- A new report approved along party lines by the Federal Communications Commission (FCC) finds that "the nation’s digital divide is narrowing" and more Americans have access to broadband internet. However, commission Democrats have criticized the findings, saying they rely on inaccurate maps.
- The report says that the number of Americans who do not have fixed broadband of at least 25 Mbps/3 Mpbs, the FCC’s benchmark for high-speed internet, dropped from 26.1 million Americans in 2016 to 21.3 million in 2017, an 18% decrease. A majority of those with new access were in rural areas.
- In a dissent, Commissioner Jessica Rosenworcel, D, said it was "simply not credible" for the FCC to "pronounce our broadband job done." The report, Rosenworcel said, deserves a "failing grade" because it relies on "data we know is wrong."
Today the @FCC released a report concluding that our #broadband job is done. This will come as news to millions and millions of Americans who are stuck on the wrong side of the #digitaldivide.— Jessica Rosenworcel (@JRosenworcel) May 29, 2019
This report deserves a failing grade.
The annual report is part of the FCC’s mission to deliver broadband to all Americans "on a reasonable and timely basis," and is meant to guide the body’s work going forward. The top-line findings approved by Republicans are encouraging. The report found that the number of Americans with access to at least 250 Mbps/25 Mbps broadband grew more than 36% in 2017, including an 85% increase in rural areas. Broadband providers were also spending more in 2017 to improve service, after two years of declining spending.
In a statement, Republican Commissioner Brendan Carr said the report "contains more good news," although he admitted that "we have much more work left to do" to fully close the digital divide.
However, some Democrats say the report is built on faulty data and does not really reflect how many Americans lack broadband access. As CNET explains, the FCC relies on census block reporting from broadband providers; if service is available in one part of a census block, the report counts the entire block as having broadband. That can be especially problematic in rural areas, where census blocks reflect a few homes spread out over a wide distance. Additionally, an original draft of the report had inaccurate data that overstated one provider’s reach.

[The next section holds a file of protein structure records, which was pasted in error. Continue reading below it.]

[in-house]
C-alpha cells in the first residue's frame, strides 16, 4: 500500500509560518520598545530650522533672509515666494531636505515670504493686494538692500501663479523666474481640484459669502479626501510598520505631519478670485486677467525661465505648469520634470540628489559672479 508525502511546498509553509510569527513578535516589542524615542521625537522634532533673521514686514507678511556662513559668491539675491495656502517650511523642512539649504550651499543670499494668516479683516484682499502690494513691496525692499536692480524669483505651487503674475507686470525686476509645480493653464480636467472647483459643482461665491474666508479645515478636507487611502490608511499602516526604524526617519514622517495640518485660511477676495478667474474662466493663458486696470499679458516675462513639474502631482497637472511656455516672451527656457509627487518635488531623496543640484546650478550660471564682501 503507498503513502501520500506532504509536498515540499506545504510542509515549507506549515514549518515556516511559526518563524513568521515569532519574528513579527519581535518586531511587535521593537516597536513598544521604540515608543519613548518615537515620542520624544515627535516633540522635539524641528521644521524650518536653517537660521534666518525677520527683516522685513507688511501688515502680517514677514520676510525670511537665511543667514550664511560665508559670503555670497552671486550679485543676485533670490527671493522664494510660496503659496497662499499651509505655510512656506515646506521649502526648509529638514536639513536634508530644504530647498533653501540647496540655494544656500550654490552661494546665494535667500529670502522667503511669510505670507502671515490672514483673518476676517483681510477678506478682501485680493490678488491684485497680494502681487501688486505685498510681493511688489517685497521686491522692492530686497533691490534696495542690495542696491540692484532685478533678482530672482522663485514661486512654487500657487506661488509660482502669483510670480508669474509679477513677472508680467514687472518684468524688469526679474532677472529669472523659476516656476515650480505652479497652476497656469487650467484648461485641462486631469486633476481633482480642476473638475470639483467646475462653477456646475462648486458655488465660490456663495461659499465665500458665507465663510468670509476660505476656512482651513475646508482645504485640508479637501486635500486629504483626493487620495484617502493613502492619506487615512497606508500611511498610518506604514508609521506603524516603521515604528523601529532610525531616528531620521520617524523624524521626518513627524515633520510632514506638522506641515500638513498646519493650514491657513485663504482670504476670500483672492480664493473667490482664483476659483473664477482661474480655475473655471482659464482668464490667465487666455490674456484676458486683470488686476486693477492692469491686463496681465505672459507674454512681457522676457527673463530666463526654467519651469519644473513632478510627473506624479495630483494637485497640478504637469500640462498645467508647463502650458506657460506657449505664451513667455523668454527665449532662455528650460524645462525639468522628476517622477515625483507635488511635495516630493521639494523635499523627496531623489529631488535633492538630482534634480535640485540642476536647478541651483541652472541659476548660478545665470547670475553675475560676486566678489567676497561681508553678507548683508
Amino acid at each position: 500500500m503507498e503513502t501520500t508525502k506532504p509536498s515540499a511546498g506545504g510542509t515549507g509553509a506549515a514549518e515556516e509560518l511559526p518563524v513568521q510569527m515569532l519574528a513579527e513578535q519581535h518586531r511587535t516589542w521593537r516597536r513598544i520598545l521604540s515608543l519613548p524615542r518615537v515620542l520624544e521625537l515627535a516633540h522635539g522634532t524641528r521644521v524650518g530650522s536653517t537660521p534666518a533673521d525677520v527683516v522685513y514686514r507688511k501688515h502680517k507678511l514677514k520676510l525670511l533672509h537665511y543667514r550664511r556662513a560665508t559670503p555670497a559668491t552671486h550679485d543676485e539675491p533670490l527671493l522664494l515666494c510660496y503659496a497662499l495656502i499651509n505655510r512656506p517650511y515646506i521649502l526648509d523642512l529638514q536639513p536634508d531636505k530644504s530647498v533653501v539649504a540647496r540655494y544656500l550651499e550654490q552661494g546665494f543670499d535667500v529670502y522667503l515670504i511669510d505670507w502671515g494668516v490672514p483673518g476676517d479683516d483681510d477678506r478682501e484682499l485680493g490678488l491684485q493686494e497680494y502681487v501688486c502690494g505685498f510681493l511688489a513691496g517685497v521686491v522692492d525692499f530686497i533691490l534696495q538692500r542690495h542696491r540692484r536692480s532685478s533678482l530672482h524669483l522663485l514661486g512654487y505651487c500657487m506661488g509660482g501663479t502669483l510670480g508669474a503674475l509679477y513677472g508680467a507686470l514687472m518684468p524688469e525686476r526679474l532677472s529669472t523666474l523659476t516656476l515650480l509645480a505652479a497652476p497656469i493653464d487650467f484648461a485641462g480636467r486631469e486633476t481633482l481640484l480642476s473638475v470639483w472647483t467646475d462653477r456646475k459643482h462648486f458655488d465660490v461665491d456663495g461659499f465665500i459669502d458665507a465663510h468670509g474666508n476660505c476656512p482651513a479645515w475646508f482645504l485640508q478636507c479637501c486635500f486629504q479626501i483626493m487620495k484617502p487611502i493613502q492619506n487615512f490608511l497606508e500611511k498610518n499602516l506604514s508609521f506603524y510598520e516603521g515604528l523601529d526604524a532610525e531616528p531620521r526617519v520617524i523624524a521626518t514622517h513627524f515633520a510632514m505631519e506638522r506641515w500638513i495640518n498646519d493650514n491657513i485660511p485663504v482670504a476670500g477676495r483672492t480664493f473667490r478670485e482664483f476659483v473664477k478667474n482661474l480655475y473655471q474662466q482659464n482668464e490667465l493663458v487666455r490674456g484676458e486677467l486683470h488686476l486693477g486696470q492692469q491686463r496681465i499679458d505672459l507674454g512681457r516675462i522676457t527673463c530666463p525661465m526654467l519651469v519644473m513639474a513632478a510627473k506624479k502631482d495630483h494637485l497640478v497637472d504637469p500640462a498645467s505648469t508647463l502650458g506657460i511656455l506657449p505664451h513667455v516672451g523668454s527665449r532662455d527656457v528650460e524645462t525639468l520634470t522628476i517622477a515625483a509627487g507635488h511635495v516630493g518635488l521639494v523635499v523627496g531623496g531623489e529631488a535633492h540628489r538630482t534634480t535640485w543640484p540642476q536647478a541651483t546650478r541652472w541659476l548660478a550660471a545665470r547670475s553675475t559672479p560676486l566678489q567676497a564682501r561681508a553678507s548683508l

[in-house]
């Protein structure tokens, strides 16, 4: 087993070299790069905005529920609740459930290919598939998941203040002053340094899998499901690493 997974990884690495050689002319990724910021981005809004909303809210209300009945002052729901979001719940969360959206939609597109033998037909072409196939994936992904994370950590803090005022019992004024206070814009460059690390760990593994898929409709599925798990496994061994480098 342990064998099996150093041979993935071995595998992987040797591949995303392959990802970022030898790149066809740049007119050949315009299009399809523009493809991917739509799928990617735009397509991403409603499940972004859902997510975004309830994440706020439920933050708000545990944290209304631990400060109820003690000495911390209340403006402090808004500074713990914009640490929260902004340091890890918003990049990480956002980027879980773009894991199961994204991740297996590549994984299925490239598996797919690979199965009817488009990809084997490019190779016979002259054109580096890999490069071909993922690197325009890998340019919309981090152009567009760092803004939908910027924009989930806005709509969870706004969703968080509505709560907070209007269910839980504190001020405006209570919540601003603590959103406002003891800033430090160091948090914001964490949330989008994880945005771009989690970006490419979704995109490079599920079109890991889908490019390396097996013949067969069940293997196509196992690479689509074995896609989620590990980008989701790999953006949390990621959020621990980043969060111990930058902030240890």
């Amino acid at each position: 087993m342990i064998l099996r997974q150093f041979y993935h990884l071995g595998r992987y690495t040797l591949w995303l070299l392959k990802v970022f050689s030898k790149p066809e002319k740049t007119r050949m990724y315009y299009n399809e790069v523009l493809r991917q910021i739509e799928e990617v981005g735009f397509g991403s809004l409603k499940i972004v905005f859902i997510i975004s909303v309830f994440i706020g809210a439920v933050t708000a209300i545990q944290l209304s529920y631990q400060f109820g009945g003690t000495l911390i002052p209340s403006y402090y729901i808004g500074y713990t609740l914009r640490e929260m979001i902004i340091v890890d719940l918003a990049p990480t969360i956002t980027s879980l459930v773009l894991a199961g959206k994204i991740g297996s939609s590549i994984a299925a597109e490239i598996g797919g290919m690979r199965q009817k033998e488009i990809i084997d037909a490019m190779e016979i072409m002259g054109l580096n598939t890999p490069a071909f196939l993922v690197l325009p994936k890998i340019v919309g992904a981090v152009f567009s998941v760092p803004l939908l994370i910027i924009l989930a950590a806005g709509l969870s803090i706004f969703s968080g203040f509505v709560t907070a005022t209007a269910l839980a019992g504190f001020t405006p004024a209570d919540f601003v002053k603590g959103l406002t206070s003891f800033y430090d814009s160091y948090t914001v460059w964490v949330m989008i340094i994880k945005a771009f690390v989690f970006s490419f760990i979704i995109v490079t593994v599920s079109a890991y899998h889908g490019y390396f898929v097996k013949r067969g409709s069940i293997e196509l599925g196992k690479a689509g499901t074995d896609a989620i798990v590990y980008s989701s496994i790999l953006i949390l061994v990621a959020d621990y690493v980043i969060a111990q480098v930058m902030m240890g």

Both Rosenworcel and Commissioner Geoffrey Starks voted against certifying the report, pointing to the data issues. In his dissent, Starks wrote, "I don’t believe that we know what the state of broadband deployment is in the U.S. with sufficient accuracy."
Both the administration and Congress have made it a priority to close the digital divide, especially by increasing access in rural areas. The White House in February released its multi-agency American Broadband Initiative (ABI) strategy to expand internet access, including $600 million in spending by the U.S. Department of Agriculture, and has streamlined infrastructure rules to increase installations. However, the digital divide also remains a problem in cities, where local leaders have tried to increase education and access to low-cost options to ensure that all residents are taking advantage of the broadband options that are offered.